Jason Anick, on violin and mandolin, and Jason Yeager, on piano, showed just how exhilarating it can be to kick down musical walls.
United, Jason Anick and Jason Yeager. Inner Circle Music
By Steve Feeney
Judging by the music played by Jason Anick and Jason Yeager, in the studio and live, the future of jazz is in extremely good hands. Yes, they are both young professors at the Berklee College of Music. But the two Jasons are far from your standard stuffy academics (though a faculty recording grant helped make their new disc possible). They’ve been collaborating since their high school days, and their ease with each other is evident.
On its new CD United, the duo impressively prove the value of their eclectic approach, which they call “jazz without borders.” And, in an appearance at the Press Room in Portsmouth, New Hampshire on March 12 to celebrate the release of the disc, Anick, on violin and mandolin, and Yeager, on piano, showed just how exhilarating it can be to kick down musical walls.
Joined in Portsmouth by Greg Loughman on bass, Mike Connors on drums, and Clay Lyons on alto sax, the Anick/Yeager combine played an opening set largely drawn from the new disc. Tight interplay, advanced technique, and a palpable joy in performing marked the evening at the rough-hewn performance space just blocks away from the mouth of the Piscataqua River.
The first four numbers performed came from United, which features the same players as well as some notable guests. Elegant compositional structures — developed through sophisticated improvisational elaborations — highlighted the hour-plus set.
Yeager’s “Achi” referenced sources in Israeli music, while its folk-tinged flights of fancy suggested one of Anick’s (acknowledged) inspirations: the music of Stephane Grappelli. The violinist’s “Bird’s Eye View” floated in on an upbeat tempo; Connors provided rhythmic focus for solos by Anick and Lyons, who added boppish flourishes before a pointillistic interlude evolved into some nicely evocative counterpoint. The pianist’s “Harlem Hoedown” recalled the nimble methodology of Herbie Hancock in his prime: a combination of funk with a modal surge. (The live version missed Jason Palmer’s highly articulate trumpet solo on the disc, but Yeager’s solo ably compensated).
Anick switched to electric mandolin for his “Well Red,” a tribute to the music of Joshua Redman; once a young lion, he is now being cited by a new generation of musicians. Relentless momentum gave way to some lyrical piano lines, which then alternated with rock-like thunder chords. A little melodramatic, perhaps, but there was fun to be found amid all the fury.
George Harrison has been interesting a number of jazz artists lately (see Noah Preminger’s new disc), and Anick is no exception. While on mandolin he performed the late Beatle’s “Something.” Initially making use of some countrified touches, this version of the song eventually evolved into a gentle pop groove, apropos of the material.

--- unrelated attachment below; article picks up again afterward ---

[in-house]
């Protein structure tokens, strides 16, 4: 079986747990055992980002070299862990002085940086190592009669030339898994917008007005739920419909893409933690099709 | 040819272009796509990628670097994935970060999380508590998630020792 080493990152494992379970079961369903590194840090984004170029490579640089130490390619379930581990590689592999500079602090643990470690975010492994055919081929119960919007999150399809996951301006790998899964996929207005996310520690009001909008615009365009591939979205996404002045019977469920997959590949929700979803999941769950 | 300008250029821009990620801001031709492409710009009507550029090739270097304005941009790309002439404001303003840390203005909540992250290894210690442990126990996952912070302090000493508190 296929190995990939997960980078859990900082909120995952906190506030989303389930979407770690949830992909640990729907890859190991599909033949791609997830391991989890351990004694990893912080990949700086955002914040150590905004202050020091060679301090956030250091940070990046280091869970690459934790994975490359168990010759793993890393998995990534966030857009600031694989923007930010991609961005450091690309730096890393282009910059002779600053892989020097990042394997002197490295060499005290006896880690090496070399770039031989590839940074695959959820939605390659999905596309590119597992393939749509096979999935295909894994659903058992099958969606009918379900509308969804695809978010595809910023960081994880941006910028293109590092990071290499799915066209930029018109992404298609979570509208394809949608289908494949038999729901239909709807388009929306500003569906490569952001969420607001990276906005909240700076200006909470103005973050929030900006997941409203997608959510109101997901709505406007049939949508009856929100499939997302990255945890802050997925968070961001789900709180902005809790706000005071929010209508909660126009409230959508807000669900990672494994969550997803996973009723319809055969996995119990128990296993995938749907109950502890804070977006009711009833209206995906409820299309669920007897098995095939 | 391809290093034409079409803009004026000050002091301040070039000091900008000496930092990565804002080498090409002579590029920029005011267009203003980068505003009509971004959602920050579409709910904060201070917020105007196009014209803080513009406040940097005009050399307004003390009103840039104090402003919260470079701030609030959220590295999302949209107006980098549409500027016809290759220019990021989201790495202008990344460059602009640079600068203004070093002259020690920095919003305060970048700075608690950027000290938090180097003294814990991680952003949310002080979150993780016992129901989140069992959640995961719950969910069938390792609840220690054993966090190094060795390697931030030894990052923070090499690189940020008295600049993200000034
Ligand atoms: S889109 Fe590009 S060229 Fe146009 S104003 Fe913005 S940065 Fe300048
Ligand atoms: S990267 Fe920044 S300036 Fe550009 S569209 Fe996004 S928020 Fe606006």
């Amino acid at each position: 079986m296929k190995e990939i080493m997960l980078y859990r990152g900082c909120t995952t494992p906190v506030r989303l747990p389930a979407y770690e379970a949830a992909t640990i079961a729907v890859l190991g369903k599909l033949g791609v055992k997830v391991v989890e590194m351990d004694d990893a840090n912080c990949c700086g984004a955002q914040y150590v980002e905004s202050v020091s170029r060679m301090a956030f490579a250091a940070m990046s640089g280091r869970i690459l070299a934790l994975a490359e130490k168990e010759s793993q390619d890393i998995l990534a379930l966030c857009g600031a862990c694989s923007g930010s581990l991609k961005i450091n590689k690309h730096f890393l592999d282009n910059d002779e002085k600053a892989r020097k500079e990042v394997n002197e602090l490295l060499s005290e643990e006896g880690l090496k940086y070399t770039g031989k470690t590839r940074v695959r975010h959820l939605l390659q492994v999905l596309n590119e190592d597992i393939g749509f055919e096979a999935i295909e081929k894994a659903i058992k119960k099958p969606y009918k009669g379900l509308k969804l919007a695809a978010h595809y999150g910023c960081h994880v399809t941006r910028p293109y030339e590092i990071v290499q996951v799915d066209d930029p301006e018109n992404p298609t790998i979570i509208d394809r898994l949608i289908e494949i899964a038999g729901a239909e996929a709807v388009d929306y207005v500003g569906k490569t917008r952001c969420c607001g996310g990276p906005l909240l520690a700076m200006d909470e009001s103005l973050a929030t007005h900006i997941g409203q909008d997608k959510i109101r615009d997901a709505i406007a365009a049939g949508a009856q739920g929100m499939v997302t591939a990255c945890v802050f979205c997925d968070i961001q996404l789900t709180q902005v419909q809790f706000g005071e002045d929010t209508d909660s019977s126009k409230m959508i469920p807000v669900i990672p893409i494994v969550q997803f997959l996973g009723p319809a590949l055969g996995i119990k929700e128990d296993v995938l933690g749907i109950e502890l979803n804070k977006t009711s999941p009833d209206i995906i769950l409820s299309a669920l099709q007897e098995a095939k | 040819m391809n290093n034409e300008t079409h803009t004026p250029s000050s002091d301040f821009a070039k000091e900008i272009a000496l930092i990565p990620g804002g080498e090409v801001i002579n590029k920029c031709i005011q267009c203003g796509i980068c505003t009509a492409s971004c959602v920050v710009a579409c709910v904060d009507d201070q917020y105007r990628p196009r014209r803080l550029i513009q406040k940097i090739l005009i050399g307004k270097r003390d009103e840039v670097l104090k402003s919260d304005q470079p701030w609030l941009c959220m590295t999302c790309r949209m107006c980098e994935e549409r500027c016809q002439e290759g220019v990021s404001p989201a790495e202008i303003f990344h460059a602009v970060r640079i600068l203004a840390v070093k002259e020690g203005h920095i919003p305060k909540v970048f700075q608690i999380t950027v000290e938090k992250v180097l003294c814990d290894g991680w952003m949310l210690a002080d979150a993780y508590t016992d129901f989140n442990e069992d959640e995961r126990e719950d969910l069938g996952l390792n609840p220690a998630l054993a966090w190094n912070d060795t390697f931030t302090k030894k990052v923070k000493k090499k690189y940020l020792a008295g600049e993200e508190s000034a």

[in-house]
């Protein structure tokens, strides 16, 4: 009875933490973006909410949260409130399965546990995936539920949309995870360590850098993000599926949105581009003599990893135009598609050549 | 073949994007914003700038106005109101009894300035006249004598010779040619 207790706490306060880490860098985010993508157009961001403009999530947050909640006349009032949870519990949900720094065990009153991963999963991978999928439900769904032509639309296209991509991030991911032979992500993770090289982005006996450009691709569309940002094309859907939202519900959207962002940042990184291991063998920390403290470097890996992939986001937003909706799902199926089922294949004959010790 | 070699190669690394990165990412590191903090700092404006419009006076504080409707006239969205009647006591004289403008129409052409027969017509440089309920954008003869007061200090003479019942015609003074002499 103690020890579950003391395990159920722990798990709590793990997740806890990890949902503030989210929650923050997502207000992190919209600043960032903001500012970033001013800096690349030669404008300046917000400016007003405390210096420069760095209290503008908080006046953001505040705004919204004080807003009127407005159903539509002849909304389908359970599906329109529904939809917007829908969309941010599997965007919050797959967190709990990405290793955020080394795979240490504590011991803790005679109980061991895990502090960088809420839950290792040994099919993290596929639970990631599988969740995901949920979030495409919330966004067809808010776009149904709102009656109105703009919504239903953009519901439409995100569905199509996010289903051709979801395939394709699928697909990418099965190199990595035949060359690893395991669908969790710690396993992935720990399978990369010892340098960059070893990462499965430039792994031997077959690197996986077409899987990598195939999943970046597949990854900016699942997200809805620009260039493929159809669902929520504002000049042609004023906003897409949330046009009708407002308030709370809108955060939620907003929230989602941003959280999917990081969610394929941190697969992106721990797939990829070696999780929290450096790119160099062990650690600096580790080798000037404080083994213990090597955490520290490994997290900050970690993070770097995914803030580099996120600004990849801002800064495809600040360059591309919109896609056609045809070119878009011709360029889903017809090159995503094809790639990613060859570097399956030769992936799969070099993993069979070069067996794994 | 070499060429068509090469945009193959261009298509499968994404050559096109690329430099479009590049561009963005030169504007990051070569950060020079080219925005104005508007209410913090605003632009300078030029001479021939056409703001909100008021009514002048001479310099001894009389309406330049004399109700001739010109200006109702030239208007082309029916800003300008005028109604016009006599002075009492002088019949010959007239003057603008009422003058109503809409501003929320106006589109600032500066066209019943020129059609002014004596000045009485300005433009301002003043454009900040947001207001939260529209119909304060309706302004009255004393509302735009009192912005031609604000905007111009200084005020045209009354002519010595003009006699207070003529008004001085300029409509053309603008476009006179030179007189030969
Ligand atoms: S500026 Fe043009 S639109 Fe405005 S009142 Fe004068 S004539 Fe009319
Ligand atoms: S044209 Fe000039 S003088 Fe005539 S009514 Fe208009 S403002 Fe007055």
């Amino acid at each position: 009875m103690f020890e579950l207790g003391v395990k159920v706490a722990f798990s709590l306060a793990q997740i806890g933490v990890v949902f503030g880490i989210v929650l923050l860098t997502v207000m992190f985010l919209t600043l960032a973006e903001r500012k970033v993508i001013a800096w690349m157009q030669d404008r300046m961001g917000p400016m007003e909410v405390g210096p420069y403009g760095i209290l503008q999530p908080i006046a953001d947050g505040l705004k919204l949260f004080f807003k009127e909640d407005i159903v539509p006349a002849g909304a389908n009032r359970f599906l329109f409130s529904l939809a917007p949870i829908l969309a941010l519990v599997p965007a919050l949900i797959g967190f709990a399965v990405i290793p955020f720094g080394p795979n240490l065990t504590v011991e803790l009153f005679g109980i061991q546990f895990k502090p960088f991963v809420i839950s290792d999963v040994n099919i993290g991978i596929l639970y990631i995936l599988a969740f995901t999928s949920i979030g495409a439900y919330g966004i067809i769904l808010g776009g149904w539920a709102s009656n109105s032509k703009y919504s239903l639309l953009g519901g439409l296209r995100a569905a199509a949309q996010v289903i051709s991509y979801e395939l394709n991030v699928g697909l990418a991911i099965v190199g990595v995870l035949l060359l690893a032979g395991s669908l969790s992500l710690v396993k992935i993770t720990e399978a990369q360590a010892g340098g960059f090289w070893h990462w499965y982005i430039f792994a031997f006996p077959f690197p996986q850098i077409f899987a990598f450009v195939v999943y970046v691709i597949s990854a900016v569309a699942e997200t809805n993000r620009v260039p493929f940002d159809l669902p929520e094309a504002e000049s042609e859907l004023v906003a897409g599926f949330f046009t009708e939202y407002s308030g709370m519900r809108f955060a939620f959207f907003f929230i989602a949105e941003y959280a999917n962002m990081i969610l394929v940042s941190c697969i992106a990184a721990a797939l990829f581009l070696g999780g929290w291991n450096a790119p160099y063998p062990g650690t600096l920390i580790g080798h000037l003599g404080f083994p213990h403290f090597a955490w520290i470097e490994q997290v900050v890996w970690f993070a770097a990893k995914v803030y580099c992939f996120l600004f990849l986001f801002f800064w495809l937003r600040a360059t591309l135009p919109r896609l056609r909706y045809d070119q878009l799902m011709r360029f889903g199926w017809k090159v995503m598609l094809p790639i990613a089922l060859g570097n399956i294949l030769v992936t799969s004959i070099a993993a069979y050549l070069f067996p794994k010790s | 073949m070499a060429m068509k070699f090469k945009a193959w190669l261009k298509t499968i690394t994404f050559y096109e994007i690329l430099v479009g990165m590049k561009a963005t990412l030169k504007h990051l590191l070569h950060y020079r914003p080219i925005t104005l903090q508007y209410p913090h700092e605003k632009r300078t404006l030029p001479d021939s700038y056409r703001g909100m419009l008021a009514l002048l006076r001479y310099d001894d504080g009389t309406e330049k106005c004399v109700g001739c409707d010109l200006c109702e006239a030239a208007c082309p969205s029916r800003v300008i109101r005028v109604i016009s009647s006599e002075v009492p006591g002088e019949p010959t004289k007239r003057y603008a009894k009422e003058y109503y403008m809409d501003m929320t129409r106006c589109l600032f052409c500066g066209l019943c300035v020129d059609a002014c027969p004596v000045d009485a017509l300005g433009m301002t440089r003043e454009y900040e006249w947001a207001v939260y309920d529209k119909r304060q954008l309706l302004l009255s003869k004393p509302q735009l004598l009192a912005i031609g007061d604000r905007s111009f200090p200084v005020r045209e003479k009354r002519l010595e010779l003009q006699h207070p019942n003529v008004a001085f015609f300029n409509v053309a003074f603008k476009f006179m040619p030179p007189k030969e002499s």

Departing from United, the performance then featured a pensive version of Horace Silver’s “Peace,” which settled into a lyrical groove once Anick’s violin intro gave way to lilting solos from Yeager and Loughman.
The set finished hard and heavy with Yeager’s “Blues for Billy P,” a tune inspired by the everyman/ sad sack protagonist (Billy Pilgrim) in Kurt Vonnegut’s novel Slaughterhouse Five. The piece was a sterling example of jazz/blues fusion: Lyons, in particular, was strong here when, testifying at length on alto, he enthusiastically channelled his inner Cannonball Adderley. Anick’s violin solo drew grittiness from an instrument that is usually associated with refinement. The set’s finale was Anick’s “Stomped Out,” a heavy on the downbeat romp which lurched the band toward a raucous finish that sparked a sincere ovation from the crowd.
Most likely the group’s second set, not reviewed here, featured more cuts from United. Pieces such as “Turbulent Plover,” a hard-charging modal piece featuring tenor sax man George Garzone in full Coltrane mode and “La Segunda,” with percussion by Jerry Leake and a sterling bass solo by veteran John Lockwood, would lend themselves well to a live performance. The disc versions, though, are highly satisfying.
Miles Davis’ “All Blues” finishes the disc on a transcendent note, with Anick carving out a compelling violin solo before settling into a playful duet conversation with Yeager. Davis no doubt serves as one of the models for these musicians: there is the same allegiance to renewing jazz through incorporating new musical influences while maintaining high musical standards.
Steve Feeney is a Maine native and attended schools in Maine, New Hampshire and Massachusetts. He has a Master of Arts Degree in American and New England Studies from the University of Southern Maine. He began reviewing music on a freelance basis for the Portland Press Herald/Maine Sunday Telegram in 1995. He was later asked to also review theater and dance. Recently, he has added BroadwayWorld.com as an outlet and is pleased to now contribute to Arts Fuse.